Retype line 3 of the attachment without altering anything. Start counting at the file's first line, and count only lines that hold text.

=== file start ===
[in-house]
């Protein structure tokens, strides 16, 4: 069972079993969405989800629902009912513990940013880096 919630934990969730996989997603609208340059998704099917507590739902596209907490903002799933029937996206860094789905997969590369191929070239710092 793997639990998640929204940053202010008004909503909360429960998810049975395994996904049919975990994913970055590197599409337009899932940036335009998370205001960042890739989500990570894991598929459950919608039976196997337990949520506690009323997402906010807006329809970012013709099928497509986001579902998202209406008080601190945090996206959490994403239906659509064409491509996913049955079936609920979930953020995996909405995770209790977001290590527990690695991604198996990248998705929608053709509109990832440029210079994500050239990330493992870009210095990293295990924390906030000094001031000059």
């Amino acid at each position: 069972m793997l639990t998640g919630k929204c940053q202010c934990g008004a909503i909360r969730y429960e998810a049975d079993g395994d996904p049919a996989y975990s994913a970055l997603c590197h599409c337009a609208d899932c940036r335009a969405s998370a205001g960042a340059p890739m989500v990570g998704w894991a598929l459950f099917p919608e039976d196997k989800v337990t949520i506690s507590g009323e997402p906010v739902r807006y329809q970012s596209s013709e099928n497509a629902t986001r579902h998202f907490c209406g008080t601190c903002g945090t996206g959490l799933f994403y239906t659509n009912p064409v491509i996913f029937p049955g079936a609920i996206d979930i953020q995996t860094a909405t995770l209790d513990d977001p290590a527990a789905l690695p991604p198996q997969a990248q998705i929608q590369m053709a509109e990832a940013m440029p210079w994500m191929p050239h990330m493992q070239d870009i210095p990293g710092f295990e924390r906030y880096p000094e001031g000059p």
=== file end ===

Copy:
């Amino acid at each position: 069972m793997l639990t998640g919630k929204c940053q202010c934990g008004a909503i909360r969730y429960e998810a049975d079993g395994d996904p049919a996989y975990s994913a970055l997603c590197h599409c337009a609208d899932c940036r335009a969405s998370a205001g960042a340059p890739m989500v990570g998704w894991a598929l459950f099917p919608e039976d196997k989800v337990t949520i506690s507590g009323e997402p906010v739902r807006y329809q970012s596209s013709e099928n497509a629902t986001r579902h998202f907490c209406g008080t601190c903002g945090t996206g959490l799933f994403y239906t659509n009912p064409v491509i996913f029937p049955g079936a609920i996206d979930i953020q995996t860094a909405t995770l209790d513990d977001p290590a527990a789905l690695p991604p198996q997969a990248q998705i929608q590369m053709a509109e990832a940013m440029p210079w994500m191929p050239h990330m493992q070239d870009i210095p990293g710092f295990e924390r906030y880096p000094e001031g000059p």